Archaeologies of Sexuality

Archaeologies of Sexuality

Archaeologies of Sexuality

Archaeologies of Sexuality

Synopsis

Status, age and gender have long been accepted aspects of archaeological enquiry, yet it is only recently that archaeologists have started seriously to consider the role of sex and sexuality in their studies. Archaeologies of Sexuality is a timely and pioneering work. It presents a strong, diverse body of scholarship which draws on locations as varied as medieval England, the ancient Maya kingdoms, New Kingdom Egypt, prehistoric Europe, and convict-era Australia, demonstrating the challenges and rewards of integrating the study of sex and sexuality within archaeology.This volume, with contributions by many leading archaeologists, will serve both as an essential introduction and a valuable reference tool for students and academics.

Excerpt

Barbara L. Voss and Robert A. Schmidt

This book is about anthropological archaeology and its emerging contributions to studies of sexuality. Our goal is to foreground sexuality as a subject of archaeological analysis by presenting a number of case studies which focus on the relationship between archaeological data and sexuality in the past. While sexuality has traditionally been absent in archaeological interpretations, the studies in this volume demonstrate that this need not be the case. Archaeological data can - and should - be applied to better understand human sexual expressions throughout history. Because human sexuality touches many, if not all, aspects of culture, archaeological interpretations which include sexuality will provide richer, more nuanced understandings of the past.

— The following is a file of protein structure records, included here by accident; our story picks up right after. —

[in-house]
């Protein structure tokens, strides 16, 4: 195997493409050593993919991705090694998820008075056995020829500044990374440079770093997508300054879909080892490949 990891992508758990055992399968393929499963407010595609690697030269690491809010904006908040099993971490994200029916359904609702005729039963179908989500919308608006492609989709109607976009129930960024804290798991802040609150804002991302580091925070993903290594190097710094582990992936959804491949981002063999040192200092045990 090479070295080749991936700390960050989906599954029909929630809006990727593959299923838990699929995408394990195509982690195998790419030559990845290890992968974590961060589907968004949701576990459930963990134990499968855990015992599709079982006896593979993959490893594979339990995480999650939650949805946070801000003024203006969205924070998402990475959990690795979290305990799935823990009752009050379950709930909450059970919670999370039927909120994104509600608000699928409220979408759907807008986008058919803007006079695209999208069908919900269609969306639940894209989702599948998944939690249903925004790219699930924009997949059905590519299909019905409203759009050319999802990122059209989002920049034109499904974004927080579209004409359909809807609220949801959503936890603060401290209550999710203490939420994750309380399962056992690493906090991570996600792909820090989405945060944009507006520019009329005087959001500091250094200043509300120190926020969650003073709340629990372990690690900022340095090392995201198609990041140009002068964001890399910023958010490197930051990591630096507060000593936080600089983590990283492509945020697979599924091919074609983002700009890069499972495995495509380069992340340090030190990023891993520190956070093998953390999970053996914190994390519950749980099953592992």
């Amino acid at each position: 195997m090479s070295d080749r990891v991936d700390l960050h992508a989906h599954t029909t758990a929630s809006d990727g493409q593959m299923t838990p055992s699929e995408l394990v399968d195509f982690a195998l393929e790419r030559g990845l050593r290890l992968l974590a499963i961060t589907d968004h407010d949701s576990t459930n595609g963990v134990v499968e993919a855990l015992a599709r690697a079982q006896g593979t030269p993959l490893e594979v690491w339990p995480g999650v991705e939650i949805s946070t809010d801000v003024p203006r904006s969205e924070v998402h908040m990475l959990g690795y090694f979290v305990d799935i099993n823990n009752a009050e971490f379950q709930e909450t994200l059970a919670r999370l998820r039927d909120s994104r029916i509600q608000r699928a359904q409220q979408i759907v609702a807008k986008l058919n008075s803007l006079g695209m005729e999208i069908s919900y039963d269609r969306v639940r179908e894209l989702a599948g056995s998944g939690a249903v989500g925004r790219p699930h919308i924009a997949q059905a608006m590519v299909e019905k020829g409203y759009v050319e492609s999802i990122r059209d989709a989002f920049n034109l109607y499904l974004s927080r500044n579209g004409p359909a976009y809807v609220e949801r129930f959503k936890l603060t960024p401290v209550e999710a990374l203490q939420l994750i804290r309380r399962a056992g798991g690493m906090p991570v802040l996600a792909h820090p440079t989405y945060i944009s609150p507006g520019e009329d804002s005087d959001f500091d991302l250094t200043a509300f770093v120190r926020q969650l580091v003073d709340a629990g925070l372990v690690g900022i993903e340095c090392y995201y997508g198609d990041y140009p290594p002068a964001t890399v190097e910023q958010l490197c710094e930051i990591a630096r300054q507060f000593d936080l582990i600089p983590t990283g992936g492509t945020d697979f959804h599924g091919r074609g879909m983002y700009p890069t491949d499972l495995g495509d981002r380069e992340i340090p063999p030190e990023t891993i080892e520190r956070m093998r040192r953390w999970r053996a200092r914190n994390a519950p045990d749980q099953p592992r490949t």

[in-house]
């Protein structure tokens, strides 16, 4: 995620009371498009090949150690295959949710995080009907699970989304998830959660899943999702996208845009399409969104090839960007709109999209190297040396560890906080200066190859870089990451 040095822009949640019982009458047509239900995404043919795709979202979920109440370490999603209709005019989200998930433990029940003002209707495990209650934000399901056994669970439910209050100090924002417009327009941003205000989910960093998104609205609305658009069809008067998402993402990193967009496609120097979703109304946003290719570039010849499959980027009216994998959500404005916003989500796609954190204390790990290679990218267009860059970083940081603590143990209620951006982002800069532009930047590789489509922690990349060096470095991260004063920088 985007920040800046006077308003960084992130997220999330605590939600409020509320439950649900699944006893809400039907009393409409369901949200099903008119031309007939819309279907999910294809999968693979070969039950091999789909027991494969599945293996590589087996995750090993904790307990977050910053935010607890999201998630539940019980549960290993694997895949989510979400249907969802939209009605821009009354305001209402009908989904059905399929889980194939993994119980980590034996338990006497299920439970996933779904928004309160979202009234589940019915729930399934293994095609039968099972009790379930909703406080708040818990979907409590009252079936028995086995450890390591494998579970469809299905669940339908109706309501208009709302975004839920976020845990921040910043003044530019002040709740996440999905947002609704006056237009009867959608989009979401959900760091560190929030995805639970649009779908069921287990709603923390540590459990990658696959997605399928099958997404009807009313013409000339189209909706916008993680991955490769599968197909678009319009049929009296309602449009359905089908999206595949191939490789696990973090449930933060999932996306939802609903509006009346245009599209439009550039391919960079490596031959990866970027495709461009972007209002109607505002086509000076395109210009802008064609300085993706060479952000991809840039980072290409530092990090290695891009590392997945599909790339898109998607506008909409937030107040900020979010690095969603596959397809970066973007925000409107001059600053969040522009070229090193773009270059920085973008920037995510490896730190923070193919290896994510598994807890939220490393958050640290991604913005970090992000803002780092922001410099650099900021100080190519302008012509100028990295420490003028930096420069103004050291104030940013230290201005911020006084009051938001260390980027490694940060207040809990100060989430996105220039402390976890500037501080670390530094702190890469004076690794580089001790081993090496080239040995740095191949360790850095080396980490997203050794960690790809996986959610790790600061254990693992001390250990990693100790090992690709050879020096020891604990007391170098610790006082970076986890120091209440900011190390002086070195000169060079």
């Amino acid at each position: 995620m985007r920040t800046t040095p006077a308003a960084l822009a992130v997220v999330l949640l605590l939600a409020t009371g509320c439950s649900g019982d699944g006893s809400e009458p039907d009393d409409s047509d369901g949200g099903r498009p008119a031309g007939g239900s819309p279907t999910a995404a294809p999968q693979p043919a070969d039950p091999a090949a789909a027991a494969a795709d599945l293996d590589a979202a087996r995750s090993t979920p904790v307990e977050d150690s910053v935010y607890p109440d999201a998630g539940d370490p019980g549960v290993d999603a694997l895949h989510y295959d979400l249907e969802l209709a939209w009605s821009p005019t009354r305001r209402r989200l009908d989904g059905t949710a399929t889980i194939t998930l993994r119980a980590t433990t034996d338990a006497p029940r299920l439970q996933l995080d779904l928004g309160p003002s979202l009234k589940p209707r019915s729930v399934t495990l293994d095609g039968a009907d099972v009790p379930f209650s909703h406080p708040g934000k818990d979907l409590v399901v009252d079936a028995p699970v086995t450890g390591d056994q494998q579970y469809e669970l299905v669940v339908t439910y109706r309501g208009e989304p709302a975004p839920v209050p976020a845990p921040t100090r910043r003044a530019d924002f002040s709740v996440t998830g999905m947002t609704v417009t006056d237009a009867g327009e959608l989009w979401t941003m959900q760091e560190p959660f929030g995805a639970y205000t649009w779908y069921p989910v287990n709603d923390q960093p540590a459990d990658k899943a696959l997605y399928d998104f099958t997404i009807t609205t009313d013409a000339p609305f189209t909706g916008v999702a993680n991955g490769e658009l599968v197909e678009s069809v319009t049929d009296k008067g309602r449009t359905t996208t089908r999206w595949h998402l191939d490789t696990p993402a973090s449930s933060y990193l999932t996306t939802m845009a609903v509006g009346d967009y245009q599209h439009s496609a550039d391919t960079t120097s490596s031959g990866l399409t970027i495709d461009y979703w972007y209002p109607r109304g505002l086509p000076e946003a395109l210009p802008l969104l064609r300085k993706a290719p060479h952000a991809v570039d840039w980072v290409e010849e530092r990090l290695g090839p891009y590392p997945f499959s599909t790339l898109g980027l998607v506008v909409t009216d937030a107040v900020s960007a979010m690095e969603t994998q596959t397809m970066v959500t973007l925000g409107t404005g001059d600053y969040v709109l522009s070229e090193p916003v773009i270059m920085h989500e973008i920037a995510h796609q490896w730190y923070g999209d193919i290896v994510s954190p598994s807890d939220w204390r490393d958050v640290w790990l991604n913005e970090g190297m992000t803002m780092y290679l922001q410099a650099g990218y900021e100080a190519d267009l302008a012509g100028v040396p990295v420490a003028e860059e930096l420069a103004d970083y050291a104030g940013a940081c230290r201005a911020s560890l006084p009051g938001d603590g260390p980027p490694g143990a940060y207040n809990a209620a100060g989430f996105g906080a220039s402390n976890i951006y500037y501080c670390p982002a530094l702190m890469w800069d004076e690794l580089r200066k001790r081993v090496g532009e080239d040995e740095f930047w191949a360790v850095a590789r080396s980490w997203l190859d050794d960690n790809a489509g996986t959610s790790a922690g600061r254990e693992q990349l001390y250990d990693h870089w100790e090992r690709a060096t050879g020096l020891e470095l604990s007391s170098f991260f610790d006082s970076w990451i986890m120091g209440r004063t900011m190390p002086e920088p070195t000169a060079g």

Why is a volume like this necessary? Unfortunately, most archaeologists have not addressed sexuality in their research, in large part because of a disciplinary perception that sexuality is outside the purview of archaeology. The challenges are straightforward. Can sexuality be studied historically, and if so, does sexuality leave any material traces? How can we use potsherds, soil stains, animal bones, collapsed walls, or other archaeological data to study sexual identities, sexual activities, and sexual relationships? Yet these challenges - defining cultural variables, and relating material evidence to social behavior - are always present in archaeology. In this sense, perhaps sexuality is no different than political organization, religion, gender, ethnicity, or social ranking - all topics which archaeologists have successfully investigated. What is needed is a recognition that existing theories and methods can also be used to connect material evidence with research questions about sexuality. The case studies in this volume demonstrate that archaeological studies of sexuality are indeed possible, and that such studies can greatly enhance our interpretations of the past.

In this introductory essay, we explore several themes which provide a context for the case studies which follow. First, we address issues of language. What does the term 'sexuality' mean? Next, we define issues which have hindered archaeological studies of sexuality, both in theory and in method. We suggest several guidelines for archaeological investigations of sexuality: some prescriptive and some cautionary. We present an interdisciplinary survey of sexuality studies in sexology, socio-cultural anthropology, physical anthropology, history, classics, and several material disciplines such as art history, material culture studies,

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